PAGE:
Carve. What does it mean? I mean seriously, what can be said for this word. It is just a word, right? Words change meanings, develop new character. They evolve. So let’s look at this word more closely. Where did it come from?
Carve is a verb in the Old English language which originally was coerfan meaning to cut or carve. Nothing much has changed there. If you look it up in any search engine, it says that it is related to the Dutch kerven, which doesn’t seem like that would be too unlikely considering that both are Germanic languages.
It appears even today it has maintained its original Old English meaning. But, it has it taken on some nuances. Let’s look. You can cut or carve a Thanksgiving turkey. Therefore, the word carve can still feed us. Thus, still maintaining its meaning…
If you are woodcarver or an artist, you would likely use the word carve for some of your work. A woodcarver can carve works of art out of wood. Or maybe even a cane for someone to use when walking. An artist can carve statues and intricate little pieces made out of ice. Consequently, it maintains its original meaning.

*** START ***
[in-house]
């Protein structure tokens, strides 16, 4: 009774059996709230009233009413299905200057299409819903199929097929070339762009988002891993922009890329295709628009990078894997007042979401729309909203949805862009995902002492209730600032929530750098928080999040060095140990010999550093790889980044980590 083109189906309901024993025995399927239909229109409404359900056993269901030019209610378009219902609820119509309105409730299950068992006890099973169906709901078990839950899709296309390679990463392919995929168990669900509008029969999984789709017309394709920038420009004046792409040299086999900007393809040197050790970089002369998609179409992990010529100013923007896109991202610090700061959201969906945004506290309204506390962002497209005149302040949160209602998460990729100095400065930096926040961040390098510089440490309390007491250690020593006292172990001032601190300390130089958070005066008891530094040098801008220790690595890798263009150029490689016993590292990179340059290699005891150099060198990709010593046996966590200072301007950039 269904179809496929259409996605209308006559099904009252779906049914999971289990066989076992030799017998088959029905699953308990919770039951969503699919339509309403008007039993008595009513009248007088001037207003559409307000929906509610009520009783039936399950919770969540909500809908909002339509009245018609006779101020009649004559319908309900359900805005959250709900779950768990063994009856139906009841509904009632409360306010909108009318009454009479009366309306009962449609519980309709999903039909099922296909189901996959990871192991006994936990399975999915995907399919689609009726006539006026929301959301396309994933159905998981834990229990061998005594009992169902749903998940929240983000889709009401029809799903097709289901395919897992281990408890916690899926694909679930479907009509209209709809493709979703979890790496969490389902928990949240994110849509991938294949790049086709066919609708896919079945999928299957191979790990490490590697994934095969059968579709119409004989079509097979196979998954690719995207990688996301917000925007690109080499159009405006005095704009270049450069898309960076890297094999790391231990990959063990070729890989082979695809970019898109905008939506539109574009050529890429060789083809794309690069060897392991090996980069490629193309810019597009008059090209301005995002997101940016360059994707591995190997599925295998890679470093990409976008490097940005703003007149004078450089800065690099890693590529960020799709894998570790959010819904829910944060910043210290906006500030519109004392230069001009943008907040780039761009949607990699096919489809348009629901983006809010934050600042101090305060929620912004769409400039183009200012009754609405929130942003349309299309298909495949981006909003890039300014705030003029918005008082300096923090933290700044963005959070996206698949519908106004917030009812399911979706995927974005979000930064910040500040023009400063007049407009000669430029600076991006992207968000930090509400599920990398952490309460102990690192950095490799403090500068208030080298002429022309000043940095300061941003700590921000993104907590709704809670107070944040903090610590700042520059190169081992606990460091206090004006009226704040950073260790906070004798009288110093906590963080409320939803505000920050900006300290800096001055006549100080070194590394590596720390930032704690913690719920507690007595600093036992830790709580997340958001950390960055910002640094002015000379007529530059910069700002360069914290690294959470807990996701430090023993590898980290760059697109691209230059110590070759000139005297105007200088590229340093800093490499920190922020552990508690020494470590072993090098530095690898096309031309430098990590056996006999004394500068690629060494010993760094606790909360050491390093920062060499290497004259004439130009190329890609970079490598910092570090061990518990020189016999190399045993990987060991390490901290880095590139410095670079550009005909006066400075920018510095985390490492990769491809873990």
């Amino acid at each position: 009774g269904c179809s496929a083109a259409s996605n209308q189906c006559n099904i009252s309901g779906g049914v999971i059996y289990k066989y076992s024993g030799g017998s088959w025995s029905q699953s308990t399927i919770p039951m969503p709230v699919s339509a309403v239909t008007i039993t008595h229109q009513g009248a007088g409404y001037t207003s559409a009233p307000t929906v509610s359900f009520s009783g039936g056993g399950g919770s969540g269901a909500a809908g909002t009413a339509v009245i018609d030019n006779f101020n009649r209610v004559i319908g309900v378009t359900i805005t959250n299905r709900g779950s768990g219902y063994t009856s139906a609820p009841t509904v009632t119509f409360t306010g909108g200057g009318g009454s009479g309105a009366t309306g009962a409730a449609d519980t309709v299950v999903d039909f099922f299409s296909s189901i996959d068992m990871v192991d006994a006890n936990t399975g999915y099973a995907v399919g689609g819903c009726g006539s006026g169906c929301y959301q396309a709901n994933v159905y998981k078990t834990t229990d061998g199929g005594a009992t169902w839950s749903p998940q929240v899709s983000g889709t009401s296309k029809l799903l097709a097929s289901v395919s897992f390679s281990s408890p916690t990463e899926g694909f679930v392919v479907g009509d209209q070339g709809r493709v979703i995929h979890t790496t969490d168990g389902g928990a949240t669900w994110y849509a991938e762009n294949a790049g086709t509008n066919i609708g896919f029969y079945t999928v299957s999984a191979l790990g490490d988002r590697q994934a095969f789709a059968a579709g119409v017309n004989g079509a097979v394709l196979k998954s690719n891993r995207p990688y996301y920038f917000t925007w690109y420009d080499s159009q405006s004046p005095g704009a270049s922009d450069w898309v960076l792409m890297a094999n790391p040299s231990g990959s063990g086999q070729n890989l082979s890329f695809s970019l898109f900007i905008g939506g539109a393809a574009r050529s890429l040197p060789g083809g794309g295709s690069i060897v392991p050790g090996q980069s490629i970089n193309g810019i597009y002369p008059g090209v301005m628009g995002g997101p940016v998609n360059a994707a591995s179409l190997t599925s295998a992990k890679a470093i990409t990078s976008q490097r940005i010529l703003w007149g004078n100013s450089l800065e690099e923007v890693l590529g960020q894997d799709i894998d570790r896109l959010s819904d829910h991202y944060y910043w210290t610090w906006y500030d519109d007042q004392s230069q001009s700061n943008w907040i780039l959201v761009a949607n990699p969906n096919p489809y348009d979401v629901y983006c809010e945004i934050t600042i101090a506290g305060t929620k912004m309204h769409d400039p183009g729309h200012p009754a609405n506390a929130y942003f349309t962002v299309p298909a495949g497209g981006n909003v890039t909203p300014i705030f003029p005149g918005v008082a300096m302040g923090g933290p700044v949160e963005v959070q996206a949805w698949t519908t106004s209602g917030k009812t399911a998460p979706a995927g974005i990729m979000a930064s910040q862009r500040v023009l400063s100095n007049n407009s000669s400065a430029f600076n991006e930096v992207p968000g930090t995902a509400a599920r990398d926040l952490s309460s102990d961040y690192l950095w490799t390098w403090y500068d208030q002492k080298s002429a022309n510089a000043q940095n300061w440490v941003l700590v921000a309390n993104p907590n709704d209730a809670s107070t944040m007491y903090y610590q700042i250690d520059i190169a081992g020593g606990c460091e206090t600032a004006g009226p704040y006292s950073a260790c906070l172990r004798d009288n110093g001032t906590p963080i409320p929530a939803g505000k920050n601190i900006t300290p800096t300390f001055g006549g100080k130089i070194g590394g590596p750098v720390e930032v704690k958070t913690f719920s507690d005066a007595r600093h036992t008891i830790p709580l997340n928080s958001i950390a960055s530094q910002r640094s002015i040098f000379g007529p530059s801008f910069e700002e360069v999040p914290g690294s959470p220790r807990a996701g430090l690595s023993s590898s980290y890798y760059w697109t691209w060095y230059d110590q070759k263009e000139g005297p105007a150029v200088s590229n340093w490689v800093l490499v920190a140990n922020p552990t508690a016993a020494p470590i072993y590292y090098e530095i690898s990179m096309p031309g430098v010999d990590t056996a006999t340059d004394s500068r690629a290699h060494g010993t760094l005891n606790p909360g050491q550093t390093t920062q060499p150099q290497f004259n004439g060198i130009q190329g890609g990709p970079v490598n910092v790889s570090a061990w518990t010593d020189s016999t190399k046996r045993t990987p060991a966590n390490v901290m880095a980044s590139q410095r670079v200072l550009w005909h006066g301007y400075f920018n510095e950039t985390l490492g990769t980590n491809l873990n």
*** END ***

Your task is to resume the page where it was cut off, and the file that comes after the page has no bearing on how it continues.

Now, I know nothing about skiing. Nevertheless, I saw that the word carve is used within that sport. It is the use of one’s skis by tilting them on their edges and using one’s weight to create an arc as per Bing. I assume they are speaking of snow, although it could be water. All I can say is, “Wow!” I would classify that as a small change in character.
Finally, carve is being used today to carve (out) one’s future. That means to make our way in the world, to find our place, to forge our way. I believe most of us are trying to carve out our future, to make a mark in this world in our own way.
Carve has pretty much maintained its original meaning, although it has picked up a little bit of nuance here and there. It is basically the same word which has a place in most of our lives. It has carved its mark in this world, wouldn’t you say?